A General Collection of the Best and Most Interesting Voyages and Travels, Volume 12


A General Collection of the Best and Most Interesting Voyages and Travels in All Parts of the World is a 17-volume compilation of travel narratives assembled by the Scottish historian and poet John Pinkerton (1758‒1826), first published in Great Britain in 1808‒14. A contemporary and acquaintance of the historian Edward Gibbon and the novelist Sir Walter Scott, Pinkerton wrote books on Scottish history and poetry, numismatics, and other topics, as well as his own plays and poems. Many of the narratives were newly translated into English from French, German, Dutch, Latin, Italian, Spanish, and other European languages. Each volume is illustrated with plates. A six-volume American edition of Pinkerton’s collection of voyages was published in Philadelphia in 1810‒12. Shown here is the 12th volume of the original London edition, which includes narratives of travel by Europeans to North America. The book opens with a description of the life and New World discoveries of Christopher Columbus, written by his son Fernando. This is followed by several accounts of English voyages of discovery of and settlement in North America, from the late 15th century onward, including voyages by Sir Walter Raleigh. The concluding narrative is that of Jacques Cartier (1491‒1557), whose explorations of the Saint Lawrence River and the surrounding area later formed the basis for French claims on the continent and the name of Canada (from Kanata, a Huron-Iroquois word for a settlement or village).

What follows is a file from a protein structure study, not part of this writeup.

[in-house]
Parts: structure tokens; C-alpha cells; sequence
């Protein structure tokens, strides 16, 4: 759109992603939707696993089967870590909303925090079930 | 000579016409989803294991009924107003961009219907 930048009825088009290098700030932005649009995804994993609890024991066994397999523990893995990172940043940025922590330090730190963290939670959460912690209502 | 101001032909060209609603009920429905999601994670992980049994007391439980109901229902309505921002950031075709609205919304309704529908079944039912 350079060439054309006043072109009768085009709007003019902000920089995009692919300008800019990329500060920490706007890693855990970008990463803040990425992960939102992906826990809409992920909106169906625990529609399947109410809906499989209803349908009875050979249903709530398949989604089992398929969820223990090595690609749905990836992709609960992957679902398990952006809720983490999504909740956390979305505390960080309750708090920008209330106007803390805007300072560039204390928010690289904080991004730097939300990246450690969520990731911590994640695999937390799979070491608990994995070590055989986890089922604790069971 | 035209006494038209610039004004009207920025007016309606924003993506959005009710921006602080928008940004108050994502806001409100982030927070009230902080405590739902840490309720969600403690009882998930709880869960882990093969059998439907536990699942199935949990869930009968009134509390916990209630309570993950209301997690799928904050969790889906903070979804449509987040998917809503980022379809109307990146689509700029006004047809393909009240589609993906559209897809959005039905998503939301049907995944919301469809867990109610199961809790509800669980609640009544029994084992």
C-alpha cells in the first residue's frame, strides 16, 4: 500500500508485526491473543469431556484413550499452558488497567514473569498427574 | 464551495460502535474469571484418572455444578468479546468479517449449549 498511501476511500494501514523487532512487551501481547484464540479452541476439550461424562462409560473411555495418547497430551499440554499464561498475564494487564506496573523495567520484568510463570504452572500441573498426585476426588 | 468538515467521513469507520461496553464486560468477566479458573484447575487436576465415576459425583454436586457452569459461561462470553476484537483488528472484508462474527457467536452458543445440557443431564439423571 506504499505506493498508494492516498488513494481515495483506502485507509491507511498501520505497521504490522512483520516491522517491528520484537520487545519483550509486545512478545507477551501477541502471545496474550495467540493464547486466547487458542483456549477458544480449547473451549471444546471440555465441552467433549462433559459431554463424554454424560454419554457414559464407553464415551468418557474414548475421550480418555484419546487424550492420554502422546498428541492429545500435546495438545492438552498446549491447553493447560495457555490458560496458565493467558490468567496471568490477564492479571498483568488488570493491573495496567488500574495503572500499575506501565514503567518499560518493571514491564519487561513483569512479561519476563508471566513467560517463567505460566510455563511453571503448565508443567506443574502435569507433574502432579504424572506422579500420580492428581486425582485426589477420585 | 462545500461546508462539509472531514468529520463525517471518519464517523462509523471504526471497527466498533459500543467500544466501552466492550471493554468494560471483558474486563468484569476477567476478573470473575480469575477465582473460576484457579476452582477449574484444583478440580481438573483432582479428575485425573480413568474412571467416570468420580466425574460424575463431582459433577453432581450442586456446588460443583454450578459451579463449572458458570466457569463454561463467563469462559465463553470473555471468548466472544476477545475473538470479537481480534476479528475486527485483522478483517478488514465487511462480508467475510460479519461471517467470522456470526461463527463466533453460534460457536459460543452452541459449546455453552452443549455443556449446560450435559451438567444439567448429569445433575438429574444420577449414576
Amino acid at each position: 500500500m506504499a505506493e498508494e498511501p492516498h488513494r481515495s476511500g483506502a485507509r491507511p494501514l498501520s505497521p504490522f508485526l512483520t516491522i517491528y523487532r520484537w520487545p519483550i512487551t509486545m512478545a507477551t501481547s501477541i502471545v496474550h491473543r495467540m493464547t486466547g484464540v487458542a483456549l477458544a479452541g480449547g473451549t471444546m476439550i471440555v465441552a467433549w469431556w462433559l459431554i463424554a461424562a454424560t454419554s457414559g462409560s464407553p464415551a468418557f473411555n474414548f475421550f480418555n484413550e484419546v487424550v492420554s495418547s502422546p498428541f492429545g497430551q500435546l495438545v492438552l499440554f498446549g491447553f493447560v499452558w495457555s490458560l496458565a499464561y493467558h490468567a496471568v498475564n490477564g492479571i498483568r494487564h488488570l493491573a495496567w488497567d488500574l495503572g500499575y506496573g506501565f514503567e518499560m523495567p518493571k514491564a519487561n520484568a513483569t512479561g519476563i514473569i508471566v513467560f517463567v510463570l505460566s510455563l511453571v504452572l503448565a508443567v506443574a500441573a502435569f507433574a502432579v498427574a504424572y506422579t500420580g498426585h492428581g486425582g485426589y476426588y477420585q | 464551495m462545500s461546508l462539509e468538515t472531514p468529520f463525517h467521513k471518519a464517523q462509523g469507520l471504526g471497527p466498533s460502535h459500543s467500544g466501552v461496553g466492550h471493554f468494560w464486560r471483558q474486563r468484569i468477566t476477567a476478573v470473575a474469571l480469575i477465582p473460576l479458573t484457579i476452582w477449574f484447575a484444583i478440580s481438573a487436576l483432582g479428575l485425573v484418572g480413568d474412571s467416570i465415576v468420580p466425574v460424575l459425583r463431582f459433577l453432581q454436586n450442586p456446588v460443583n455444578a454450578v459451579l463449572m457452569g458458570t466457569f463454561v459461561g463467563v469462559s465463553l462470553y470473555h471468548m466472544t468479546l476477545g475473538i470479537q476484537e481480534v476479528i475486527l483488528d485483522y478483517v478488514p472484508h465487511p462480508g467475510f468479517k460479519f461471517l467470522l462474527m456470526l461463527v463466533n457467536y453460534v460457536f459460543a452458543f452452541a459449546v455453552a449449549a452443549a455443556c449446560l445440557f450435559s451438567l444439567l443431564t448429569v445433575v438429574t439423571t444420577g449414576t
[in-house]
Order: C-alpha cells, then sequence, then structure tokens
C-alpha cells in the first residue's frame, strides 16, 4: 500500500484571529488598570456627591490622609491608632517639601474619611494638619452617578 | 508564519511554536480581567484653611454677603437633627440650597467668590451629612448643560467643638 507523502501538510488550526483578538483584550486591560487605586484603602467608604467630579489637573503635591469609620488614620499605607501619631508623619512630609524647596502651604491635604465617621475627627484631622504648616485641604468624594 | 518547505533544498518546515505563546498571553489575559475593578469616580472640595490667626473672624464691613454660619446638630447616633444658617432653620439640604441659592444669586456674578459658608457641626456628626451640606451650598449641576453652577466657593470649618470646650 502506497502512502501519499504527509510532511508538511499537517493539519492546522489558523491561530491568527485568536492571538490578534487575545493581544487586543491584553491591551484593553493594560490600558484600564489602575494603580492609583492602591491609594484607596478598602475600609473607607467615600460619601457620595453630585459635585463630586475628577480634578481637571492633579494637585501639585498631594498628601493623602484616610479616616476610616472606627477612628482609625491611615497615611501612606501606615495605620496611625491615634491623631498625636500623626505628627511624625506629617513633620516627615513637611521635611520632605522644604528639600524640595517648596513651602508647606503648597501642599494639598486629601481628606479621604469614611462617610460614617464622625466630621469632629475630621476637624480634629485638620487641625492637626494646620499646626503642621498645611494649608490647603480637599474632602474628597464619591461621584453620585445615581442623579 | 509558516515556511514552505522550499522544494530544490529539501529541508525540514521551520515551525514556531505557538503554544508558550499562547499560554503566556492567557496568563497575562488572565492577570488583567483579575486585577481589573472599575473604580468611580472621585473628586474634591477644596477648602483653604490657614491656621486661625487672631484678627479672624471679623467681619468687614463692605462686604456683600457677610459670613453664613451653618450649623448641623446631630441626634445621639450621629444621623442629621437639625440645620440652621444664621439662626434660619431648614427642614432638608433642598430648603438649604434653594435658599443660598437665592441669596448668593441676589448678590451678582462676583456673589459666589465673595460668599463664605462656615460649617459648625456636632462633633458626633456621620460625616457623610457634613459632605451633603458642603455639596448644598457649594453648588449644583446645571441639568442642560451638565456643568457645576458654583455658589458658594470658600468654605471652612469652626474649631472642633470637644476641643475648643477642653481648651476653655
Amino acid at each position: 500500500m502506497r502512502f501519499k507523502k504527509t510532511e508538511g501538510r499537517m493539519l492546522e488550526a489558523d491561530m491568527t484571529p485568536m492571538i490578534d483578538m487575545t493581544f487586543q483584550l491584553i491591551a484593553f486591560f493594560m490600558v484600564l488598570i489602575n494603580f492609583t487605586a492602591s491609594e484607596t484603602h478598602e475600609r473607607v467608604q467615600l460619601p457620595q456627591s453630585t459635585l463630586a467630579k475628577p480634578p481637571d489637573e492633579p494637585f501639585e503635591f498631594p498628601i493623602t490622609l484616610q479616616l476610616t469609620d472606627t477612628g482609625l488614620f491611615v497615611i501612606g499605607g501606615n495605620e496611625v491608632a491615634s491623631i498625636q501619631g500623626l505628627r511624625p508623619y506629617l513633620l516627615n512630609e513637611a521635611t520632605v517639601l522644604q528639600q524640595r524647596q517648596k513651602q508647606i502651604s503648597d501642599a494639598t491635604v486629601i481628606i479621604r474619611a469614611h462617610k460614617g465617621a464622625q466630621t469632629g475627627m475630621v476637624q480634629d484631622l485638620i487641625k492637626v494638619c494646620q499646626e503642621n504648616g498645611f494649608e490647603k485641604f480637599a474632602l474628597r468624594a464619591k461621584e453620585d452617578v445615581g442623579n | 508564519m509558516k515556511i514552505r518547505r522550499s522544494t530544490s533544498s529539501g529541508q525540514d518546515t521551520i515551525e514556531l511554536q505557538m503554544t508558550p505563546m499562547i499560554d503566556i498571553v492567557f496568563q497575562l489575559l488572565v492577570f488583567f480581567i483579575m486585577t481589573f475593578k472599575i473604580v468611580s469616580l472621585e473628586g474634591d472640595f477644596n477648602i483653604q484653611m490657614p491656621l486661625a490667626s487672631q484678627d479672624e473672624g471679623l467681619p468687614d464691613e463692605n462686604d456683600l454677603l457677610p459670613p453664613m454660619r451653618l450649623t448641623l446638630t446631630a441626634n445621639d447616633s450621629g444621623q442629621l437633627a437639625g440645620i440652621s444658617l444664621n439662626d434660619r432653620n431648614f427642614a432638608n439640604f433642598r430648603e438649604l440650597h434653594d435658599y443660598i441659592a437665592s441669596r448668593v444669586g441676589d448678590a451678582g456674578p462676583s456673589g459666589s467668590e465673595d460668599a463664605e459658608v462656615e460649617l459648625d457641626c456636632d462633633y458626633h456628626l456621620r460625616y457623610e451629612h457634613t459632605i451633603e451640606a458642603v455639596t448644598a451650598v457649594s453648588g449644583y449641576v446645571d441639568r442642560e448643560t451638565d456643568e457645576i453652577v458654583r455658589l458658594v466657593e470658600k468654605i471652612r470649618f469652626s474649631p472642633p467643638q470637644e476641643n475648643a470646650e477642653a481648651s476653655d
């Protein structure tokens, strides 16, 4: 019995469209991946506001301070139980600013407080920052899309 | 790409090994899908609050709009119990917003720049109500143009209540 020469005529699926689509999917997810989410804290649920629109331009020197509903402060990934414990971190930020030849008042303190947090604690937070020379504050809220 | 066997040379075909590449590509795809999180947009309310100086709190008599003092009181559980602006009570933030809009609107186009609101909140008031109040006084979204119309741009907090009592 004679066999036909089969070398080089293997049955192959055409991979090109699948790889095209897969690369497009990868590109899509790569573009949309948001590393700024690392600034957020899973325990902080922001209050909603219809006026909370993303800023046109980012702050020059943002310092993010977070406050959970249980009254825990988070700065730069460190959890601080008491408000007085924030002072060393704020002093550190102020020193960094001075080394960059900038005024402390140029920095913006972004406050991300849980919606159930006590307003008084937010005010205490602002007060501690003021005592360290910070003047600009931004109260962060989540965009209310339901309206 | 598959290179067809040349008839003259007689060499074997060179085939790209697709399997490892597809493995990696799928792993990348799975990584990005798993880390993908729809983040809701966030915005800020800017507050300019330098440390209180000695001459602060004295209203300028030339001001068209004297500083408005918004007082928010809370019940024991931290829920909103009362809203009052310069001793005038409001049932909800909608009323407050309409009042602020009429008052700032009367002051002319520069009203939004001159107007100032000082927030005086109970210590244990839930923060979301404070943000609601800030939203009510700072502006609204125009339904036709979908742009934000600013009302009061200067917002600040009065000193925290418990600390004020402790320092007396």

Last updated: November 29, 2017